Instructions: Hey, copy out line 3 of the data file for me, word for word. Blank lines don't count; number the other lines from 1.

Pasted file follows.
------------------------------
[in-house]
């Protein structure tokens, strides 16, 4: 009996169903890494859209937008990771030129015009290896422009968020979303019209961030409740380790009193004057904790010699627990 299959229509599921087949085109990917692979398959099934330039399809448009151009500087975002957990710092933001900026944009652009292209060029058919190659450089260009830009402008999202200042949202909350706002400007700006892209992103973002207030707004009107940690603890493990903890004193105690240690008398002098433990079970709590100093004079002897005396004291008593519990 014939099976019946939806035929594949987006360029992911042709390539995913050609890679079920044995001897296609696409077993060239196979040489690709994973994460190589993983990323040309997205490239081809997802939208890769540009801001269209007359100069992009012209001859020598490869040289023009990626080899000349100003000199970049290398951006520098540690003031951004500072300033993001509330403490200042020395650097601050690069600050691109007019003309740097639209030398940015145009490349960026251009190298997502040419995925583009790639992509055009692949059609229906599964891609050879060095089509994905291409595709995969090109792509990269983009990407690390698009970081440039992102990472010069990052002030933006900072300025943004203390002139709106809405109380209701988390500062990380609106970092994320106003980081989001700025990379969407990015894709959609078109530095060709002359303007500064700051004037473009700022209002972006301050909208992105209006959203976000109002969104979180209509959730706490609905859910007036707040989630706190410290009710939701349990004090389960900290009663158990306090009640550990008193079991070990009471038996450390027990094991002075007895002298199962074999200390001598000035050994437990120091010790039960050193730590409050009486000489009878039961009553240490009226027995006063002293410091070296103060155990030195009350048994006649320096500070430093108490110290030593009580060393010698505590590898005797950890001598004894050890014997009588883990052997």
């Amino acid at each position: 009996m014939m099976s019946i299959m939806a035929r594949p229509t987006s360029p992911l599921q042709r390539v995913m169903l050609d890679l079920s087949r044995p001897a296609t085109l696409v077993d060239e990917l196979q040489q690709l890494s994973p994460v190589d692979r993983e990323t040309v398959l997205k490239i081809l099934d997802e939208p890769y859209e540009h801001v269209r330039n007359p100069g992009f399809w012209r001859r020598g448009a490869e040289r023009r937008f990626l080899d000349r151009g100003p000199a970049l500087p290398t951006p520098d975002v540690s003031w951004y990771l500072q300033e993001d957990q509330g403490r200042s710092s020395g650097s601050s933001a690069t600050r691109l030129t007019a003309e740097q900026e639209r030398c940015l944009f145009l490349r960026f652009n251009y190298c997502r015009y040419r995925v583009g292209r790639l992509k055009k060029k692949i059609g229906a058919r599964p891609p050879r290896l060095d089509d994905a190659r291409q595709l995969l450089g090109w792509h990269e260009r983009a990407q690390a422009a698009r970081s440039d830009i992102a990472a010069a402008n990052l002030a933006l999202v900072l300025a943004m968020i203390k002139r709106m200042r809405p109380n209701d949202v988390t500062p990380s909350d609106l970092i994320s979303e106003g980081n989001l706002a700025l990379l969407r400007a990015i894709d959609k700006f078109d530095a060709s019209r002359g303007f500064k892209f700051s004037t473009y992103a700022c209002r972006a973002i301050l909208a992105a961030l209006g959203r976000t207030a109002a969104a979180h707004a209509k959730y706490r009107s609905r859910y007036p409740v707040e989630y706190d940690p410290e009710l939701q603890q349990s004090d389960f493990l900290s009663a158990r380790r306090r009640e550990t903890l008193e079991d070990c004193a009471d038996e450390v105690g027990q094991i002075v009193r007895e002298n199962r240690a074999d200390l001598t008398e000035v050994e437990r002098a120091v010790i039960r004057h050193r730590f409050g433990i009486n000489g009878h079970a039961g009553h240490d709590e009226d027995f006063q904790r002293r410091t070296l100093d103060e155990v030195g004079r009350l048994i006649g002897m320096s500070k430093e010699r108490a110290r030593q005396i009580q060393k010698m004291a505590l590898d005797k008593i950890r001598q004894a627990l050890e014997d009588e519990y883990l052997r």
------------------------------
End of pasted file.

């Amino acid at each position: 009996m014939m099976s019946i299959m939806a035929r594949p229509t987006s360029p992911l599921q042709r390539v995913m169903l050609d890679l079920s087949r044995p001897a296609t085109l696409v077993d060239e990917l196979q040489q690709l890494s994973p994460v190589d692979r993983e990323t040309v398959l997205k490239i081809l099934d997802e939208p890769y859209e540009h801001v269209r330039n007359p100069g992009f399809w012209r001859r020598g448009a490869e040289r023009r937008f990626l080899d000349r151009g100003p000199a970049l500087p290398t951006p520098d975002v540690s003031w951004y990771l500072q300033e993001d957990q509330g403490r200042s710092s020395g650097s601050s933001a690069t600050r691109l030129t007019a003309e740097q900026e639209r030398c940015l944009f145009l490349r960026f652009n251009y190298c997502r015009y040419r995925v583009g292209r790639l992509k055009k060029k692949i059609g229906a058919r599964p891609p050879r290896l060095d089509d994905a190659r291409q595709l995969l450089g090109w792509h990269e260009r983009a990407q690390a422009a698009r970081s440039d830009i992102a990472a010069a402008n990052l002030a933006l999202v900072l300025a943004m968020i203390k002139r709106m200042r809405p109380n209701d949202v988390t500062p990380s909350d609106l970092i994320s979303e106003g980081n989001l706002a700025l990379l969407r400007a990015i894709d959609k700006f078109d530095a060709s019209r002359g303007f500064k892209f700051s004037t473009y992103a700022c209002r972006a973002i301050l909208a992105a961030l209006g959203r976000t207030a109002a969104a979180h707004a209509k959730y706490r009107s609905r859910y007036p409740v707040e989630y706190d940690p410290e009710l939701q603890q349990s004090d389960f493990l900290s009663a158990r380790r306090r009640e550990t903890l008193e079991d070990c004193a009471d038996e450390v105690g027990q094991i002075v009193r007895e002298n199962r240690a074999d200390l001598t008398e000035v050994e437990r002098a120091v010790i039960r004057h050193r730590f409050g433990i009486n000489g009878h079970a039961g009553h240490d709590e009226d027995f006063q904790r002293r410091t070296l100093d103060e155990v030195g004079r009350l048994i006649g002897m320096s500070k430093e010699r108490a110290r030593q005396i009580q060393k010698m004291a505590l590898d005797k008593i950890r001598q004894a627990l050890e014997d009588e519990y883990l052997r």